Any brief biography of SS Lieutenant Colonel Otto ‘Scarface’ Skorzeny reads like a character sketch from an Ian Fleming novel. A legend in his own lifetime, his exploits are spoken about in the kind of reverent tones normally reserved for the greatest of combat heroes, not an accused war criminal who escaped custody before he could fully face trial. But if Skorzeny’s resume reads a little too much like a far-fetched adventure story, it might be for good reason. If this real life Bond villain seems like he stepped from the pages of fiction, perhaps it’s because his legend is almost entirely that: fiction.

So much of Skorzeny's life is tangled up in half-truths and fabulous exaggerations it's perhaps inevitable that he has become a darling of not only World War II enthusiasts, but also of conspiracy theorists. The fantastical tales to be found online include that he faked his death in Spain in 1975 and reached the ripe old age of ninety whilst sunning himself in Florida, keeping in touch with everyone from Josef Mengele to Adolf Hitler. And there's the one about the little German boy Skorzeny helped smuggle into America, George Scherff Jr, son of George Scherff Sr, lab assistant to none other than Nikola Tesla, and family friend of both the aforementioned Bormann and Mengele. The conspiracy theorists posit that young Herr Scherff later changed his surname to Bush and became the 41st president of the United States.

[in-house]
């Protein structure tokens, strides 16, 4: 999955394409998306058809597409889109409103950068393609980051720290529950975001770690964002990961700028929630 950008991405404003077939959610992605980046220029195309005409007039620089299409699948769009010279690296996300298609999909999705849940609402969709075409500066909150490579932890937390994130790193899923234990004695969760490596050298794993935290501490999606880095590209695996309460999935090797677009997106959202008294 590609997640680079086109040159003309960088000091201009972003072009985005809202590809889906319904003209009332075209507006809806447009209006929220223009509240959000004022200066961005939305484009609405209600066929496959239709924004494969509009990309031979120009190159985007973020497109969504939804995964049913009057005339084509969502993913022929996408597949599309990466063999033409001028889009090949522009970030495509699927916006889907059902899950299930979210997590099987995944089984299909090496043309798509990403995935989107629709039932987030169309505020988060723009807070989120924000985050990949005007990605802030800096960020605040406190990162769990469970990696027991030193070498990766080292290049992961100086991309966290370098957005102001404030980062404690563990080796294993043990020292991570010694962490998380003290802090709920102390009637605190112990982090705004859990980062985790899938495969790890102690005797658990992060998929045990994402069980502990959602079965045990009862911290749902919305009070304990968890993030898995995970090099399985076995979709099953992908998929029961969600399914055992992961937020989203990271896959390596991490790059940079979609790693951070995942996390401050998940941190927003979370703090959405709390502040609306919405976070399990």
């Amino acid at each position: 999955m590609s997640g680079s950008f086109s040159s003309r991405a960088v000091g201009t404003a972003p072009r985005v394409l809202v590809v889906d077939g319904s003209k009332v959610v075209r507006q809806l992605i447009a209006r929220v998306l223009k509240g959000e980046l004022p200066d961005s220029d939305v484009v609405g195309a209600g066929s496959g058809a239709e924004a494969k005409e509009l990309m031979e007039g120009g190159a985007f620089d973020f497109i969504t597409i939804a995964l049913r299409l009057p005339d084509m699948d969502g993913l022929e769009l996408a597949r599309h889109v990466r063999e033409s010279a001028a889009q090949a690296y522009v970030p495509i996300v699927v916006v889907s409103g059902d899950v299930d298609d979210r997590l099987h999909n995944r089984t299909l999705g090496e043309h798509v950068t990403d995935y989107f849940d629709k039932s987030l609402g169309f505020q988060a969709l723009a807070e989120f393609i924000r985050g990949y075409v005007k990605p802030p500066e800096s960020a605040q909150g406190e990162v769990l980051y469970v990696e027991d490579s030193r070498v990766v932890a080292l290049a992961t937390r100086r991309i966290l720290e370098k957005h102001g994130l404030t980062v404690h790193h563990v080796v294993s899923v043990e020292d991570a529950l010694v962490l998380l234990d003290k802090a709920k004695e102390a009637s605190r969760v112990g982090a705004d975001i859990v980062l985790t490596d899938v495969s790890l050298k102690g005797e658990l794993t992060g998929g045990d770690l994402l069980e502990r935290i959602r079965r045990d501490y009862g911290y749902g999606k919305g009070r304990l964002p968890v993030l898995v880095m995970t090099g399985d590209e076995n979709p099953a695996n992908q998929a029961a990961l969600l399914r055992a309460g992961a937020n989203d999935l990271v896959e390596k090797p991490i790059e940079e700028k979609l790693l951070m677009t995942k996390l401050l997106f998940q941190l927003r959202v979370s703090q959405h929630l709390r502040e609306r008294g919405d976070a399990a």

Given the stories that surround Skorzeny, it's a wonder he didn't live out his days in a hollowed-out volcano along with Blofeld and Scaramanga. So where is the line between truth and fiction for this "Commando Extraordinary"?

Otto Skorzeny was born to a respectable middle class Viennese family in 1908. He was an unexceptional student, though gifted in languages; he was fluent in French from childhood, and mastered many other tongues throughout his life. While attending university, he earned his Schmiss – a fencing scar – while in a student tournament. There exists a photograph of Skorzeny, lined up in two rows with his fellow combatants, a tankard of beer in hand, his face and hands smeared with his own blood.

When military history buffs discuss Skorzeny so respectfully, they tend to focus on his daring strategies, his bravado, his innovations in commando tactics. They rarely address the most disquieting aspect of this anti-hero: his politics. Otto Skorzeny was not drafted into the German army, he was not destined for the Waffen-SS through an accident of birth. In reality, he was a committed Nazi, joining the Austrian wing of the party in 1931, as well as becoming a Brownshirt. He played a role in the 1938 Anschluss, Austria's fall to Germany, saving President Wilhelm Miklas from execution.